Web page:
by Aravind Chandrasekaran, Arpita Upadhyaya, Garegin A. Papoian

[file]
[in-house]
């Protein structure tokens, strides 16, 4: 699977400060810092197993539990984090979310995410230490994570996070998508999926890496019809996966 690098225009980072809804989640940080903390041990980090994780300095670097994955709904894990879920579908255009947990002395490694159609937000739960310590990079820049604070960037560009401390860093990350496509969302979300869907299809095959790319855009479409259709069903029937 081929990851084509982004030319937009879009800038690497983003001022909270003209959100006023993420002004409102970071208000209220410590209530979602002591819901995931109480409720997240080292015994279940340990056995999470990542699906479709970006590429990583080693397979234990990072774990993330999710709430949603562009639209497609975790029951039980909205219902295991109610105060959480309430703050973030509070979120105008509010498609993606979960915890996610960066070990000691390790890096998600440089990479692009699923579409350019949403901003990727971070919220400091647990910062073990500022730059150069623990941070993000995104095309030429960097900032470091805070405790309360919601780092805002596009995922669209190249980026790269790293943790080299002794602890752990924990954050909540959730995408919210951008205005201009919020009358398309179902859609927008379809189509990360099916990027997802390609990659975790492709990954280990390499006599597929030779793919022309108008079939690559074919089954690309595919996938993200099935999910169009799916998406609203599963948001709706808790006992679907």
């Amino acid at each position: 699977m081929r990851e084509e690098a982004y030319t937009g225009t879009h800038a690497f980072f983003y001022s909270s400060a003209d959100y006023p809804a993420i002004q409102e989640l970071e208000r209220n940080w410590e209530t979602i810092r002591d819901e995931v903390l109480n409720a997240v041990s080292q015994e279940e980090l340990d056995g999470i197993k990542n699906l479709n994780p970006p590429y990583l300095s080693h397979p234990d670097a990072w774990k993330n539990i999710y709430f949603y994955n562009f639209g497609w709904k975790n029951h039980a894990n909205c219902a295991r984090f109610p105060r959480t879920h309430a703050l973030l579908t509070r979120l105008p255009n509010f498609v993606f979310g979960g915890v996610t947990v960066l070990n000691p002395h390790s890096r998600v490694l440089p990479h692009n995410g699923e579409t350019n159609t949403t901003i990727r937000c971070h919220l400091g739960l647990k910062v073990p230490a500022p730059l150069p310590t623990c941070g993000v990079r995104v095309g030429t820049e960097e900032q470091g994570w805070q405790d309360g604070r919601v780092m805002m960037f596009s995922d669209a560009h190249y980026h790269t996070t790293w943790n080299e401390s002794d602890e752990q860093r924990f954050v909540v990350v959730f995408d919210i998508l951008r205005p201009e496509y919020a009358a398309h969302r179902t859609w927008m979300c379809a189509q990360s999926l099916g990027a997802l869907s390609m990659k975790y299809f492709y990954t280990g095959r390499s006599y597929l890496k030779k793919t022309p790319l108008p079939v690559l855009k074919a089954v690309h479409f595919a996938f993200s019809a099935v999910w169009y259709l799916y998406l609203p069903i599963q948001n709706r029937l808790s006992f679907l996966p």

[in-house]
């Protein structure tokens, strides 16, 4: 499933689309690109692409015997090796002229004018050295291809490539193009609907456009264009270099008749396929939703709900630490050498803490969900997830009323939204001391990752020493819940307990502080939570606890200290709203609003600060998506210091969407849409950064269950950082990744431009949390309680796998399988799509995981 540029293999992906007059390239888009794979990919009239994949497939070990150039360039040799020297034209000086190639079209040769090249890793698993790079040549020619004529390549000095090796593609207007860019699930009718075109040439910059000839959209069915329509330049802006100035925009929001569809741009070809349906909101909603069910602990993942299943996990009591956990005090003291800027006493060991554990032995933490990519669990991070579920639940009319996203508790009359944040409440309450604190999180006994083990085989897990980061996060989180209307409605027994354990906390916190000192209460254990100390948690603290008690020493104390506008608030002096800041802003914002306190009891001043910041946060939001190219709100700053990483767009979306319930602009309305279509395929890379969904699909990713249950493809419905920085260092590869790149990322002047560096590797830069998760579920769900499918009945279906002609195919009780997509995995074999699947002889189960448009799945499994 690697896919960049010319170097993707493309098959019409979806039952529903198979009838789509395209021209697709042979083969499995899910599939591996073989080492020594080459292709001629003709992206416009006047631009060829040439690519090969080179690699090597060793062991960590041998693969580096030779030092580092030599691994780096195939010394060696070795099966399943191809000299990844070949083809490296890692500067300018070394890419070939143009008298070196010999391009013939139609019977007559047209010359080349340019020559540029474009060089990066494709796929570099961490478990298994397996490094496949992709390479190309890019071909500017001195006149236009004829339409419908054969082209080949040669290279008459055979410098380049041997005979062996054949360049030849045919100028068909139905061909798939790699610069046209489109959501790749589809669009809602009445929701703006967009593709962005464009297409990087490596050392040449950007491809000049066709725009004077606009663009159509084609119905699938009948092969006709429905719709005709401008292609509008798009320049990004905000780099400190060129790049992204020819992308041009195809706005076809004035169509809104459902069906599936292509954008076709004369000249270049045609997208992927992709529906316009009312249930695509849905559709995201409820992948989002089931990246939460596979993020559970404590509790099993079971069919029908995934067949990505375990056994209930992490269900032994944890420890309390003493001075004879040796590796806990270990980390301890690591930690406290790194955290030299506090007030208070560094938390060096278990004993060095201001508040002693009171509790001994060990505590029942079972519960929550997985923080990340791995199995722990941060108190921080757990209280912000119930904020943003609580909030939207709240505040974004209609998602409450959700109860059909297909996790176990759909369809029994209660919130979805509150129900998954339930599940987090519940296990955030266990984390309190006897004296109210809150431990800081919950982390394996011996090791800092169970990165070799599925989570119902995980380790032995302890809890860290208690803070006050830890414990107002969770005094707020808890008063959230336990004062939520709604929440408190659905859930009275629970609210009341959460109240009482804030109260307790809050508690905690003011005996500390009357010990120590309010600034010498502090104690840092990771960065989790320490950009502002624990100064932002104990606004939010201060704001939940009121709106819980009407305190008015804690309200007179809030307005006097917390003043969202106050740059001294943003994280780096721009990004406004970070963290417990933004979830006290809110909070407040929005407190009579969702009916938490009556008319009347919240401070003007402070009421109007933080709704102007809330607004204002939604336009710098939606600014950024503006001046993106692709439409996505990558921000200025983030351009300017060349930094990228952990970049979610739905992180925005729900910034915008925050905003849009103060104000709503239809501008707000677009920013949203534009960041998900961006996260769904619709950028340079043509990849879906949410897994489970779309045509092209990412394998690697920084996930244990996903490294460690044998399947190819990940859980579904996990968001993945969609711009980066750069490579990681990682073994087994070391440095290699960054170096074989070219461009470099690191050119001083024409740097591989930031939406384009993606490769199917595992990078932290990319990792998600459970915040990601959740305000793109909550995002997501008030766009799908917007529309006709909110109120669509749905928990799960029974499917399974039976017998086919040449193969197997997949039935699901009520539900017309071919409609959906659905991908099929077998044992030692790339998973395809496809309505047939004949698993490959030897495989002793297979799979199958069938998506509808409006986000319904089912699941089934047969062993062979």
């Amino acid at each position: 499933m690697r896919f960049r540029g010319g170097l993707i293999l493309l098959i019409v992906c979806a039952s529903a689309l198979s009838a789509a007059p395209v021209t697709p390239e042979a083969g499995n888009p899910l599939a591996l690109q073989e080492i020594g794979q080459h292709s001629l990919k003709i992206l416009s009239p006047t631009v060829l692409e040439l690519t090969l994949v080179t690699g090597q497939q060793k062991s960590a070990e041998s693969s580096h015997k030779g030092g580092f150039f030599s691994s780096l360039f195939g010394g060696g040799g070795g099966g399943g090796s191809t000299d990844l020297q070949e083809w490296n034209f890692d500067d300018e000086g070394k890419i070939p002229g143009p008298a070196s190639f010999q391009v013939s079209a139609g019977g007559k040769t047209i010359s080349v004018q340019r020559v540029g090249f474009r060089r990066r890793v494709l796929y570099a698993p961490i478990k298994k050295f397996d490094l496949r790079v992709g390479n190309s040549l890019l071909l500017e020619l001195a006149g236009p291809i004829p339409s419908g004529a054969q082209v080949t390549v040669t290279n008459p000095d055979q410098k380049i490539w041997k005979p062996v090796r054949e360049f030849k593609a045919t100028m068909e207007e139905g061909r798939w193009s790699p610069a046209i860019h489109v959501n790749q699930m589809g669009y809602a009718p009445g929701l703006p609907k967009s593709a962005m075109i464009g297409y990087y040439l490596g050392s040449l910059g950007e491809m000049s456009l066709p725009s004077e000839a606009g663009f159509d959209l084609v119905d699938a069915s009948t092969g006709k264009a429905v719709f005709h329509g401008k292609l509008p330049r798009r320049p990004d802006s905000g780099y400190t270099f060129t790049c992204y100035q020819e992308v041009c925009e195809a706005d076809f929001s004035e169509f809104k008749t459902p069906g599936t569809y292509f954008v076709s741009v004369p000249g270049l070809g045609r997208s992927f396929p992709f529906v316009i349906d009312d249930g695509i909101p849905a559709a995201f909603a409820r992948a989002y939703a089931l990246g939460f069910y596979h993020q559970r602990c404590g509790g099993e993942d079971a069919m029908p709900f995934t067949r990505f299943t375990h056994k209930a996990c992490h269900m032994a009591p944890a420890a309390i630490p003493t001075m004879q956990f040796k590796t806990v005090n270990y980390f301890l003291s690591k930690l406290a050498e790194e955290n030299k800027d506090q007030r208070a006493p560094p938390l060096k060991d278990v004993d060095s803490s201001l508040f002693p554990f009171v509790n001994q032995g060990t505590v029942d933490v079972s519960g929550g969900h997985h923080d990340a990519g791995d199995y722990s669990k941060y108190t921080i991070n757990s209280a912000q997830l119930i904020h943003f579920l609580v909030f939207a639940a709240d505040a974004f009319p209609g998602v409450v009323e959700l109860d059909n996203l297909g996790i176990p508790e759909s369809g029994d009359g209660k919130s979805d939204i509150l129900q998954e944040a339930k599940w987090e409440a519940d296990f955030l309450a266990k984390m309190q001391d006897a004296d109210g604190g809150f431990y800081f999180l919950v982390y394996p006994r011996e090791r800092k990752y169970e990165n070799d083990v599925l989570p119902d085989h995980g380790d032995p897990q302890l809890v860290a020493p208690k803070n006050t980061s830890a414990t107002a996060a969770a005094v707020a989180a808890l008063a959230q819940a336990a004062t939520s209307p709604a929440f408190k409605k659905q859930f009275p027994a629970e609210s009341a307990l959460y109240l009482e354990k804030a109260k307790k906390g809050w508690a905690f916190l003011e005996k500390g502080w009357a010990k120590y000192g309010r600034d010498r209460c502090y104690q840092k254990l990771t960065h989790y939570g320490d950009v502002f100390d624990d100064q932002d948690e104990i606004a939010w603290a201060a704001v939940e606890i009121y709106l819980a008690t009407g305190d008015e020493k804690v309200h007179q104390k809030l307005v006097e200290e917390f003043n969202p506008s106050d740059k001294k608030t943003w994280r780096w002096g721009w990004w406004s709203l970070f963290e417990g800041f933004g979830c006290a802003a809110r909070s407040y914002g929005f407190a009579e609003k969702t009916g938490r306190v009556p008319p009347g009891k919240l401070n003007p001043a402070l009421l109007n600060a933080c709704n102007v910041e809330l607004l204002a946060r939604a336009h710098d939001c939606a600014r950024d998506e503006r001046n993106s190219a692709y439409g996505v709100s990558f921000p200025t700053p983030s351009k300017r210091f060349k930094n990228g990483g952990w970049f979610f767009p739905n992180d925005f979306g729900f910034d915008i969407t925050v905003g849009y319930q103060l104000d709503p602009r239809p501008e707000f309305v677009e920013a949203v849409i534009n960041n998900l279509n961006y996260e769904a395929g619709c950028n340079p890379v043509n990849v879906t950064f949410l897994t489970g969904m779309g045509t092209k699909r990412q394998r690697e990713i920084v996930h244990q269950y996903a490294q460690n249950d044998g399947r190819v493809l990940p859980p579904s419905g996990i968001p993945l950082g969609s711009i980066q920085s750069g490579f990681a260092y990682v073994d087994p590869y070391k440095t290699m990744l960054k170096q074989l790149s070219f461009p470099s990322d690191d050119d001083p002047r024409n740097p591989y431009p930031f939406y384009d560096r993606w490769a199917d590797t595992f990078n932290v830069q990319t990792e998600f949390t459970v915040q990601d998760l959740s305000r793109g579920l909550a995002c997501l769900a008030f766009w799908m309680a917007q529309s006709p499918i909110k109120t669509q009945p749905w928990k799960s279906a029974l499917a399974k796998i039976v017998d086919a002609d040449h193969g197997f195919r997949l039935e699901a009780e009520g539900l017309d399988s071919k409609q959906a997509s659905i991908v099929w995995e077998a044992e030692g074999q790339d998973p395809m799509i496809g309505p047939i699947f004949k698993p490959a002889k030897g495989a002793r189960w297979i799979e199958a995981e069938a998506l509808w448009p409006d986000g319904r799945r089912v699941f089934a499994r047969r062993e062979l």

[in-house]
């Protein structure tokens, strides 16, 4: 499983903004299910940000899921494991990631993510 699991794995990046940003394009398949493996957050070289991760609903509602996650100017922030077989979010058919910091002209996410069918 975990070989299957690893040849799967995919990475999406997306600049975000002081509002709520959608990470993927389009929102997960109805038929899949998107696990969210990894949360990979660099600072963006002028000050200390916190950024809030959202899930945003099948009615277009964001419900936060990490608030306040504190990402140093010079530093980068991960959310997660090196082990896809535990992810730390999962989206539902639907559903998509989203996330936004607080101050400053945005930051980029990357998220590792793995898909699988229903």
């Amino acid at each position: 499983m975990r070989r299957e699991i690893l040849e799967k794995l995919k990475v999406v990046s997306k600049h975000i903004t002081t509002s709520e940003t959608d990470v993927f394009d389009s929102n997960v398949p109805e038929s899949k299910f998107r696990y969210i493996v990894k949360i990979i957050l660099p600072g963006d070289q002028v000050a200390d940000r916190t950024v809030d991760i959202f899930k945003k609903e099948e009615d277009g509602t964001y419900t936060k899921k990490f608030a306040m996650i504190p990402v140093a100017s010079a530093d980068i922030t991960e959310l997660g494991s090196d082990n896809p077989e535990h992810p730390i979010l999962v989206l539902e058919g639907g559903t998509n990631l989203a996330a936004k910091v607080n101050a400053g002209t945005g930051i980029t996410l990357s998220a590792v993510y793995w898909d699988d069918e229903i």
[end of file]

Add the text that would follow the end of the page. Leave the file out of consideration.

Bundled actin structures play a key role in maintaining cellular shape, in aiding force transmission to and from extracellular substrates, and in affecting cellular motility. Recent studies have also brought to light new details on stress generation, force transmission and contractility of actin bundles. In this work, we are primarily interested in the question of what determines the stability of actin bundles and what network geometries do unstable bundles eventually transition to. To address this problem, we used the MEDYAN mechano-chemical force field, modeling several micron-long actin bundles in 3D, while accounting for a comprehensive set of chemical, mechanical and transport processes. We developed a hierarchical clustering algorithm for classification of the different long time scale morphologies in our study. Our main finding is that initially unipolar bundles are significantly more stable compared with an apolar initial configuration. Filaments within the latter bundles slide easily with respect to each other due to myosin activity, producing a loose network that can be subsequently severely distorted. At high myosin concentrations, a morphological transition to aster-like geometries was observed. We also investigated how actin treadmilling rates influence bundle dynamics, and found that enhanced treadmilling leads to network fragmentation and disintegration, while this process is opposed by myosin and crosslinking activities. Interestingly, treadmilling bundles with an initial apolar geometry eventually evolve to a whole gamut of network morphologies based on relative positions of filament ends, such as sarcomere-like organization. We found that apolar bundles show a remarkable sensitivity to environmental conditions, which may be important in enabling rapid cytoskeletal structural reorganization and adaptation in response to intracellular and extracellular cues.
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